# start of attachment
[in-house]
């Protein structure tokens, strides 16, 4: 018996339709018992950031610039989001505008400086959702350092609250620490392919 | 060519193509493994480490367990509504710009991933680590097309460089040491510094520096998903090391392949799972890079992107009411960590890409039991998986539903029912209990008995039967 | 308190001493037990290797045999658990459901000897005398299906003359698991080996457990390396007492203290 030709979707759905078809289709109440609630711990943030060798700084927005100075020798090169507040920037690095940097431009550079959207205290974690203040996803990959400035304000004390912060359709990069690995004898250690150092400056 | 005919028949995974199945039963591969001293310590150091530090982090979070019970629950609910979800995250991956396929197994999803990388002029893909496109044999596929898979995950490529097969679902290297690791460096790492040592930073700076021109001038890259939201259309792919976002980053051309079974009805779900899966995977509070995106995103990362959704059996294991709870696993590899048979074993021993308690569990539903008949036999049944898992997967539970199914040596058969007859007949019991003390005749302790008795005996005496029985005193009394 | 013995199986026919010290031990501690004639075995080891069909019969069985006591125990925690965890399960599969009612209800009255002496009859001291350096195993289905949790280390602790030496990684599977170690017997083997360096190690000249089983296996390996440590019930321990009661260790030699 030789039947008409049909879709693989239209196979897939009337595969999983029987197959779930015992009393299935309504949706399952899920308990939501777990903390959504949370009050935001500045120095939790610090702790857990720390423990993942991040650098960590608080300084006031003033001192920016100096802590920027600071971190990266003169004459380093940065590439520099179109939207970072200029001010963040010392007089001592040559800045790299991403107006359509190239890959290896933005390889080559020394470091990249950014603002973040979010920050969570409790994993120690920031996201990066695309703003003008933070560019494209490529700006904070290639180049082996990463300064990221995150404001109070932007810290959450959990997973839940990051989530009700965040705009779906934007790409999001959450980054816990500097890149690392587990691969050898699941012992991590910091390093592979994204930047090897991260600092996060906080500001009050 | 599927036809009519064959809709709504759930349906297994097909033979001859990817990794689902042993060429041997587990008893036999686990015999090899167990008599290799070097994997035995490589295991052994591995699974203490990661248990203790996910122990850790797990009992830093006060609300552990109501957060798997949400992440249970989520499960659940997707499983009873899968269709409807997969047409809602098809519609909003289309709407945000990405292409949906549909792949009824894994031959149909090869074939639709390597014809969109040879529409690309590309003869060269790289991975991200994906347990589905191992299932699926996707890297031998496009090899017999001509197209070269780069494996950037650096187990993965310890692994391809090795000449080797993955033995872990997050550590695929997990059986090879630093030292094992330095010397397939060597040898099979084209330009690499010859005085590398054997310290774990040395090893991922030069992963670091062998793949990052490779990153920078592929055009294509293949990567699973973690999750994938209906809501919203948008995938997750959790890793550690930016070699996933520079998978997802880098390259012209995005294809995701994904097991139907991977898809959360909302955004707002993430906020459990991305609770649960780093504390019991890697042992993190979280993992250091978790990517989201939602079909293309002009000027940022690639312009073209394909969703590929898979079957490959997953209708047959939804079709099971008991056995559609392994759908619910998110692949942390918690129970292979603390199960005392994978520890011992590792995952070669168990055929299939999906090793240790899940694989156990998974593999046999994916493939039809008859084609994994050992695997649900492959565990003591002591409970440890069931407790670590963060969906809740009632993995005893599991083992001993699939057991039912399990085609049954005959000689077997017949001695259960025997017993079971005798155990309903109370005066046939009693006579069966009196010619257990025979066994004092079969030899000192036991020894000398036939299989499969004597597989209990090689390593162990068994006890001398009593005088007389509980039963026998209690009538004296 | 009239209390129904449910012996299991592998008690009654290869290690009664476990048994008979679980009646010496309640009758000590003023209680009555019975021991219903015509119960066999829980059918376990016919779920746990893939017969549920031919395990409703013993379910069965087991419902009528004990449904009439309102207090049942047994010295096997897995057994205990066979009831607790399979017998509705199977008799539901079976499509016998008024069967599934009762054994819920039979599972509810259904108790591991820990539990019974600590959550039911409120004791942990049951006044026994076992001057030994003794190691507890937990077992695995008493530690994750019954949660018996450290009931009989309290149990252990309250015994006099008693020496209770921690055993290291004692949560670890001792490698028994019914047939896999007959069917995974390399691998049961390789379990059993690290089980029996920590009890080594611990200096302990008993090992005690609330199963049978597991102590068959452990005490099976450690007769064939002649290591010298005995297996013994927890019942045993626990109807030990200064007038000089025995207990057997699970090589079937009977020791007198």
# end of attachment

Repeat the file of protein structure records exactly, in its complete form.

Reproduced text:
[in-house]
């Protein structure tokens, strides 16, 4: 018996339709018992950031610039989001505008400086959702350092609250620490392919 | 060519193509493994480490367990509504710009991933680590097309460089040491510094520096998903090391392949799972890079992107009411960590890409039991998986539903029912209990008995039967 | 308190001493037990290797045999658990459901000897005398299906003359698991080996457990390396007492203290 030709979707759905078809289709109440609630711990943030060798700084927005100075020798090169507040920037690095940097431009550079959207205290974690203040996803990959400035304000004390912060359709990069690995004898250690150092400056 | 005919028949995974199945039963591969001293310590150091530090982090979070019970629950609910979800995250991956396929197994999803990388002029893909496109044999596929898979995950490529097969679902290297690791460096790492040592930073700076021109001038890259939201259309792919976002980053051309079974009805779900899966995977509070995106995103990362959704059996294991709870696993590899048979074993021993308690569990539903008949036999049944898992997967539970199914040596058969007859007949019991003390005749302790008795005996005496029985005193009394 | 013995199986026919010290031990501690004639075995080891069909019969069985006591125990925690965890399960599969009612209800009255002496009859001291350096195993289905949790280390602790030496990684599977170690017997083997360096190690000249089983296996390996440590019930321990009661260790030699 030789039947008409049909879709693989239209196979897939009337595969999983029987197959779930015992009393299935309504949706399952899920308990939501777990903390959504949370009050935001500045120095939790610090702790857990720390423990993942991040650098960590608080300084006031003033001192920016100096802590920027600071971190990266003169004459380093940065590439520099179109939207970072200029001010963040010392007089001592040559800045790299991403107006359509190239890959290896933005390889080559020394470091990249950014603002973040979010920050969570409790994993120690920031996201990066695309703003003008933070560019494209490529700006904070290639180049082996990463300064990221995150404001109070932007810290959450959990997973839940990051989530009700965040705009779906934007790409999001959450980054816990500097890149690392587990691969050898699941012992991590910091390093592979994204930047090897991260600092996060906080500001009050 | 599927036809009519064959809709709504759930349906297994097909033979001859990817990794689902042993060429041997587990008893036999686990015999090899167990008599290799070097994997035995490589295991052994591995699974203490990661248990203790996910122990850790797990009992830093006060609300552990109501957060798997949400992440249970989520499960659940997707499983009873899968269709409807997969047409809602098809519609909003289309709407945000990405292409949906549909792949009824894994031959149909090869074939639709390597014809969109040879529409690309590309003869060269790289991975991200994906347990589905191992299932699926996707890297031998496009090899017999001509197209070269780069494996950037650096187990993965310890692994391809090795000449080797993955033995872990997050550590695929997990059986090879630093030292094992330095010397397939060597040898099979084209330009690499010859005085590398054997310290774990040395090893991922030069992963670091062998793949990052490779990153920078592929055009294509293949990567699973973690999750994938209906809501919203948008995938997750959790890793550690930016070699996933520079998978997802880098390259012209995005294809995701994904097991139907991977898809959360909302955004707002993430906020459990991305609770649960780093504390019991890697042992993190979280993992250091978790990517989201939602079909293309002009000027940022690639312009073209394909969703590929898979079957490959997953209708047959939804079709099971008991056995559609392994759908619910998110692949942390918690129970292979603390199960005392994978520890011992590792995952070669168990055929299939999906090793240790899940694989156990998974593999046999994916493939039809008859084609994994050992695997649900492959565990003591002591409970440890069931407790670590963060969906809740009632993995005893599991083992001993699939057991039912399990085609049954005959000689077997017949001695259960025997017993079971005798155990309903109370005066046939009693006579069966009196010619257990025979066994004092079969030899000192036991020894000398036939299989499969004597597989209990090689390593162990068994006890001398009593005088007389509980039963026998209690009538004296 | 009239209390129904449910012996299991592998008690009654290869290690009664476990048994008979679980009646010496309640009758000590003023209680009555019975021991219903015509119960066999829980059918376990016919779920746990893939017969549920031919395990409703013993379910069965087991419902009528004990449904009439309102207090049942047994010295096997897995057994205990066979009831607790399979017998509705199977008799539901079976499509016998008024069967599934009762054994819920039979599972509810259904108790591991820990539990019974600590959550039911409120004791942990049951006044026994076992001057030994003794190691507890937990077992695995008493530690994750019954949660018996450290009931009989309290149990252990309250015994006099008693020496209770921690055993290291004692949560670890001792490698028994019914047939896999007959069917995974390399691998049961390789379990059993690290089980029996920590009890080594611990200096302990008993090992005690609330199963049978597991102590068959452990005490099976450690007769064939002649290591010298005995297996013994927890019942045993626990109807030990200064007038000089025995207990057997699970090589079937009977020791007198």